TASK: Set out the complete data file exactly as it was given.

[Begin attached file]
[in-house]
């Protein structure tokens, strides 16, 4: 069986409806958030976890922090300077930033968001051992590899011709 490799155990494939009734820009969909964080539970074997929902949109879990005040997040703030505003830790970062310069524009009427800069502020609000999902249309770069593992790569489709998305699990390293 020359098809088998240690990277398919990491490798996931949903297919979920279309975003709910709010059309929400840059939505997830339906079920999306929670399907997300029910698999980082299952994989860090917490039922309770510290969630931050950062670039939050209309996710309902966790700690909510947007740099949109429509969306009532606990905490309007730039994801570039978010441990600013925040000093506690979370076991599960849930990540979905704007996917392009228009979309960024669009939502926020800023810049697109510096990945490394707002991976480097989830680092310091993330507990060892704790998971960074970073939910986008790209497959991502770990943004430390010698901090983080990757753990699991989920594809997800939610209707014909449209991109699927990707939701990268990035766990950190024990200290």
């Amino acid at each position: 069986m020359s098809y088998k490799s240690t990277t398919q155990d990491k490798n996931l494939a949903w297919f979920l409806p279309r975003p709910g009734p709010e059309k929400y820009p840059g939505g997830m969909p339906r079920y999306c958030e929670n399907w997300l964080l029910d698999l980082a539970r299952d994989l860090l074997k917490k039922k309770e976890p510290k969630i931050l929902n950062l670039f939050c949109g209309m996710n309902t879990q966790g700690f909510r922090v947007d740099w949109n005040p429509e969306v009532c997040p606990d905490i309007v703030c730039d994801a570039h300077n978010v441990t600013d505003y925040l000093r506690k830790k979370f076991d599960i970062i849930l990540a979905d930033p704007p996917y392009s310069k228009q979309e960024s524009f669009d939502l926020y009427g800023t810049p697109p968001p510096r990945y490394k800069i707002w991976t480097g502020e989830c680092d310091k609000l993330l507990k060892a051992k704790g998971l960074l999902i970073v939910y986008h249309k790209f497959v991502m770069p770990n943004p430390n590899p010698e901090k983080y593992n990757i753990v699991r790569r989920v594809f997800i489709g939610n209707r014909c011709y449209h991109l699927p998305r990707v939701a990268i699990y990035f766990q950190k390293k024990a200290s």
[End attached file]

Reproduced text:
[in-house]
């Protein structure tokens, strides 16, 4: 069986409806958030976890922090300077930033968001051992590899011709 490799155990494939009734820009969909964080539970074997929902949109879990005040997040703030505003830790970062310069524009009427800069502020609000999902249309770069593992790569489709998305699990390293 020359098809088998240690990277398919990491490798996931949903297919979920279309975003709910709010059309929400840059939505997830339906079920999306929670399907997300029910698999980082299952994989860090917490039922309770510290969630931050950062670039939050209309996710309902966790700690909510947007740099949109429509969306009532606990905490309007730039994801570039978010441990600013925040000093506690979370076991599960849930990540979905704007996917392009228009979309960024669009939502926020800023810049697109510096990945490394707002991976480097989830680092310091993330507990060892704790998971960074970073939910986008790209497959991502770990943004430390010698901090983080990757753990699991989920594809997800939610209707014909449209991109699927990707939701990268990035766990950190024990200290």
């Amino acid at each position: 069986m020359s098809y088998k490799s240690t990277t398919q155990d990491k490798n996931l494939a949903w297919f979920l409806p279309r975003p709910g009734p709010e059309k929400y820009p840059g939505g997830m969909p339906r079920y999306c958030e929670n399907w997300l964080l029910d698999l980082a539970r299952d994989l860090l074997k917490k039922k309770e976890p510290k969630i931050l929902n950062l670039f939050c949109g209309m996710n309902t879990q966790g700690f909510r922090v947007d740099w949109n005040p429509e969306v009532c997040p606990d905490i309007v703030c730039d994801a570039h300077n978010v441990t600013d505003y925040l000093r506690k830790k979370f076991d599960i970062i849930l990540a979905d930033p704007p996917y392009s310069k228009q979309e960024s524009f669009d939502l926020y009427g800023t810049p697109p968001p510096r990945y490394k800069i707002w991976t480097g502020e989830c680092d310091k609000l993330l507990k060892a051992k704790g998971l960074l999902i970073v939910y986008h249309k790209f497959v991502m770069p770990n943004p430390n590899p010698e901090k983080y593992n990757i753990v699991r790569r989920v594809f997800i489709g939610n209707r014909c011709y449209h991109l699927p998305r990707v939701a990268i699990y990035f766990q950190k390293k024990a200290s």